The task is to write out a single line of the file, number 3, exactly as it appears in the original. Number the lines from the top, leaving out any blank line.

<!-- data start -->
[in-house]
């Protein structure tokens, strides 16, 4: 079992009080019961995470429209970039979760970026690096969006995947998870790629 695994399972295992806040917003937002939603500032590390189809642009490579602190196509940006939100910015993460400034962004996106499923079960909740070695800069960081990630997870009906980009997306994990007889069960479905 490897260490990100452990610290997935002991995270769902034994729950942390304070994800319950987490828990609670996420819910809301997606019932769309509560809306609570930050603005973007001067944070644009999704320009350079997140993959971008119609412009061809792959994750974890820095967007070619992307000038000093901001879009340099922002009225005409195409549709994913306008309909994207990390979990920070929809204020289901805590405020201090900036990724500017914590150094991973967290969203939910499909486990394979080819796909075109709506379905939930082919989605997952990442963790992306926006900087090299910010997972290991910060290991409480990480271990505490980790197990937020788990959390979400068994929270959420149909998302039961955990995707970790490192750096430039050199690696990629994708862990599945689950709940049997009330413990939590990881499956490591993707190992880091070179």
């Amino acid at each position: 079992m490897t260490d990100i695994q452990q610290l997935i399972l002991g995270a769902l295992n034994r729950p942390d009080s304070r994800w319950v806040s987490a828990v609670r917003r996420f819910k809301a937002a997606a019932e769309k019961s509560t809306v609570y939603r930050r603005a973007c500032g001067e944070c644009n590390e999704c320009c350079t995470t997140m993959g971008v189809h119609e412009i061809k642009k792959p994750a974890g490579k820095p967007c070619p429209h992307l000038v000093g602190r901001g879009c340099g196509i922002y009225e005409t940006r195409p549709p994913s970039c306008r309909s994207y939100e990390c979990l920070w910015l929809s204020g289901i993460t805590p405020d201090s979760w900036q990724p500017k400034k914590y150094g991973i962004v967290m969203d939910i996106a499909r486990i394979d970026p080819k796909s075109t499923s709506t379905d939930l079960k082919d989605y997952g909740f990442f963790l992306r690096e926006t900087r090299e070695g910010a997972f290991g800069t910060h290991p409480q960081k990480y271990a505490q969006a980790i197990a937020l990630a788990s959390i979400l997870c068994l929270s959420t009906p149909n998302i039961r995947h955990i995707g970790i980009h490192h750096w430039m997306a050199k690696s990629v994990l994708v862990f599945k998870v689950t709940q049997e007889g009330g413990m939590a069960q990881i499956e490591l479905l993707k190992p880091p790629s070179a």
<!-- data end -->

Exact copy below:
């Amino acid at each position: 079992m490897t260490d990100i695994q452990q610290l997935i399972l002991g995270a769902l295992n034994r729950p942390d009080s304070r994800w319950v806040s987490a828990v609670r917003r996420f819910k809301a937002a997606a019932e769309k019961s509560t809306v609570y939603r930050r603005a973007c500032g001067e944070c644009n590390e999704c320009c350079t995470t997140m993959g971008v189809h119609e412009i061809k642009k792959p994750a974890g490579k820095p967007c070619p429209h992307l000038v000093g602190r901001g879009c340099g196509i922002y009225e005409t940006r195409p549709p994913s970039c306008r309909s994207y939100e990390c979990l920070w910015l929809s204020g289901i993460t805590p405020d201090s979760w900036q990724p500017k400034k914590y150094g991973i962004v967290m969203d939910i996106a499909r486990i394979d970026p080819k796909s075109t499923s709506t379905d939930l079960k082919d989605y997952g909740f990442f963790l992306r690096e926006t900087r090299e070695g910010a997972f290991g800069t910060h290991p409480q960081k990480y271990a505490q969006a980790i197990a937020l990630a788990s959390i979400l997870c068994l929270s959420t009906p149909n998302i039961r995947h955990i995707g970790i980009h490192h750096w430039m997306a050199k690696s990629v994990l994708v862990f599945k998870v689950t709940q049997e007889g009330g413990m939590a069960q990881i499956e490591l479905l993707k190992p880091p790629s070179a």